SALEM, Ore. (AP) — Advocates seeking more lenient marijuana laws have no intention of stopping with Colorado and Washington. Twenty-three states and the District of Columbia have allowed marijuana for medicinal purposes, and more could follow. Here's a look at five of the states that may be welcoming more permissive marijuana laws in the near future:
Alaska may seem like an unlikely place to follow the lead of liberals in Colorado and Washington, but the state's libertarian electorate may provide a good look at how a different breed of voters will respond to marijuana legalization.
It's early, but proponents have a big head start on fundraising and organization, led by the Marijuana Policy Project based in Washington, D.C.
Marijuana legalization failed in Alaska in 2000 and 2004, but advocates say the landscape has changed markedly since then.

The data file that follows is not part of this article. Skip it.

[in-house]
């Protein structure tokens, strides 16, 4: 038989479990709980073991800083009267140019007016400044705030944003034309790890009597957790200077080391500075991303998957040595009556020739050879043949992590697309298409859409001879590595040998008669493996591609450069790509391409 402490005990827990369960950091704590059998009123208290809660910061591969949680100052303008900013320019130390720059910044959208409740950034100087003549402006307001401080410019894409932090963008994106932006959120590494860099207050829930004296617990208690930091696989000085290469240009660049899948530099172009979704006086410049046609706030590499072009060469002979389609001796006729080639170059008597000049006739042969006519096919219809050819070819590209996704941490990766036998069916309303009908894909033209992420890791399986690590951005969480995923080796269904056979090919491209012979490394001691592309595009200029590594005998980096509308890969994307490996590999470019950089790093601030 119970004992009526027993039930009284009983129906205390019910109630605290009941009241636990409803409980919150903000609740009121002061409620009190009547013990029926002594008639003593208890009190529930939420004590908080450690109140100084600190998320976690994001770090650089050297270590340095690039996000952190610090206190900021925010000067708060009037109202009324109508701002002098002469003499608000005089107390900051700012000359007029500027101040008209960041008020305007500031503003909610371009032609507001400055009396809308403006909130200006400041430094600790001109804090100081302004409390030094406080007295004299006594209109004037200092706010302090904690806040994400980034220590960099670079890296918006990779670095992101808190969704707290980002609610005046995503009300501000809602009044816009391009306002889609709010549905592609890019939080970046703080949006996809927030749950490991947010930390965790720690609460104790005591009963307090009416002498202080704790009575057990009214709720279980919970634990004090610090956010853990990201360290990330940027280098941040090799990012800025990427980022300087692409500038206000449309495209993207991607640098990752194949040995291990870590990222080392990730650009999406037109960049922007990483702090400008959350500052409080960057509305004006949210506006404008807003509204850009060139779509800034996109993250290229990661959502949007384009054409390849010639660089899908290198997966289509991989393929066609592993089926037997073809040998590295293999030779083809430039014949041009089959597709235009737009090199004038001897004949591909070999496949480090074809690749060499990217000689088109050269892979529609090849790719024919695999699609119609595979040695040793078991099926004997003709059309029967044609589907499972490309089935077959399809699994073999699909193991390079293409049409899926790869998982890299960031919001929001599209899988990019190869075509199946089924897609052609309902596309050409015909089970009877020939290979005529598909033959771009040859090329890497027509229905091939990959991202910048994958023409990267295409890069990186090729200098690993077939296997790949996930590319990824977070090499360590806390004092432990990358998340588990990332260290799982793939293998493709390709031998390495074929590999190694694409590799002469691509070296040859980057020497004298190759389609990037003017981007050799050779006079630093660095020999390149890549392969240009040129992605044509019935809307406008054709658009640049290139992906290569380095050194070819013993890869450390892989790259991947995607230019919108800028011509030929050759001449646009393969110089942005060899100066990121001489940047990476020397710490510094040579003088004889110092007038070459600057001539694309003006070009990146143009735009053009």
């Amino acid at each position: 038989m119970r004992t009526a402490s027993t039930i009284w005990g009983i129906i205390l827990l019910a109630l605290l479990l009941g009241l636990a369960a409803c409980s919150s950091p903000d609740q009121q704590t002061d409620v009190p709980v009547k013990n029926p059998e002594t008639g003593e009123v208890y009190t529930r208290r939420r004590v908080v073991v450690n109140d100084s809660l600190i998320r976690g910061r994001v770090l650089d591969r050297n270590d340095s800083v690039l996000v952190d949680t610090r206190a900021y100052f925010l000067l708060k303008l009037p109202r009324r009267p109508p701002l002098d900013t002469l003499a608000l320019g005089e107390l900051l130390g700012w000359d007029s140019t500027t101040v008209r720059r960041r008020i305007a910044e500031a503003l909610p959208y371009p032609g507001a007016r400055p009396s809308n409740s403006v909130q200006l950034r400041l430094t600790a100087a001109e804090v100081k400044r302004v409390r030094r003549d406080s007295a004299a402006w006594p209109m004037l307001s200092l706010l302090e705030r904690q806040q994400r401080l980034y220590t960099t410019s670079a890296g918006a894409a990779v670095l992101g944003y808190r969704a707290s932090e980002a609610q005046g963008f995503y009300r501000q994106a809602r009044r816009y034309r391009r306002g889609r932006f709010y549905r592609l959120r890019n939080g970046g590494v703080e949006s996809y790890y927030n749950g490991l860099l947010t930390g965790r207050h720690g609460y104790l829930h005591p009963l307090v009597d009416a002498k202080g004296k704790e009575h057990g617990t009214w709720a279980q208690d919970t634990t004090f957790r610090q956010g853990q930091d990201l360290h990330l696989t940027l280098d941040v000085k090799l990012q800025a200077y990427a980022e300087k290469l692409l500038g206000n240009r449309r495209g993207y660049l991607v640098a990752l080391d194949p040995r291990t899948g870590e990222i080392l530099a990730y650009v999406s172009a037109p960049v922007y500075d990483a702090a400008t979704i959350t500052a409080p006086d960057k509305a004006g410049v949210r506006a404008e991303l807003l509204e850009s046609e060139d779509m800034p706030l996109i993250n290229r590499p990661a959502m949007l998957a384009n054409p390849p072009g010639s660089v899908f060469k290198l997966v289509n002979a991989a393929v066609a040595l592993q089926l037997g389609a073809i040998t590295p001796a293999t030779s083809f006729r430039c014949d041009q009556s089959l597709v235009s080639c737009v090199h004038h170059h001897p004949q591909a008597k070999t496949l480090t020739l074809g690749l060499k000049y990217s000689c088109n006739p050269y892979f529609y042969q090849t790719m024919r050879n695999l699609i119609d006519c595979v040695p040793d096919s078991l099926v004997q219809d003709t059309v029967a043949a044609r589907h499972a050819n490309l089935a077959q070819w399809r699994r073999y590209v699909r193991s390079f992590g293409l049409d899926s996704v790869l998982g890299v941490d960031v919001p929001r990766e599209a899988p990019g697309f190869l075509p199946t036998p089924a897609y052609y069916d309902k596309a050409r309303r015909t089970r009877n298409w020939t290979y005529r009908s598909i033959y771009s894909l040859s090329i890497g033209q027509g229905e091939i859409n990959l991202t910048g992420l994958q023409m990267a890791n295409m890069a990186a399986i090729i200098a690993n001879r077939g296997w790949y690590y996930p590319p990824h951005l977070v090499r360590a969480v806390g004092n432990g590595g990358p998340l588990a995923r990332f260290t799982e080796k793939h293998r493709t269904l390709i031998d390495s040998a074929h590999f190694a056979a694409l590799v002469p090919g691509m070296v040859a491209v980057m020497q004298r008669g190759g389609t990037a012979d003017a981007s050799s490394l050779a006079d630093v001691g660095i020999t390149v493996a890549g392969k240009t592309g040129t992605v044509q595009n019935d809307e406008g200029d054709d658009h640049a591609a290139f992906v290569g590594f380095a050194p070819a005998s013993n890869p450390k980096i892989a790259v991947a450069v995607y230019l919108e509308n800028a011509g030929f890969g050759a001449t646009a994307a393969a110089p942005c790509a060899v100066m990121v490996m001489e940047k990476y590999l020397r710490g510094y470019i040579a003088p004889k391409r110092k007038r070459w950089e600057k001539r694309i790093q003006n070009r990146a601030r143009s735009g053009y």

If the measure is approved, adults could use marijuana legally and purchase it at state-licensed stores, but use in public would still be illegal.
Oregonians rejected legalization just two years ago but are all but certain to have a chance to reconsider this November.
State elections officials haven't yet validated the signatures turned in last week, but advocates submitted far more than they needed.
Oregon has long been on the leading edge of the decades-long push to loosen marijuana laws. It was the first state to decriminalize small-scale marijuana possession in 1973 — a step that's been taken in more than a dozen other states. Marijuana use remains illegal, but possession of a small amount of the drug is punished with a citation and fine rather than a criminal charge. Oregon was also among the first states to approve medical marijuana.
Unlike Oregon's 2012 effort, the team behind the current initiative has strong backing from many of the groups and individuals who helped bankroll the successful campaigns in Colorado and Washington.
DISTRICT OF COLUMBIA (legalization)
The D.C. Cannabis Campaign says the group submitted 55,000 signatures for a legalization initiative on Monday — twice the number required to put the issue before voters.
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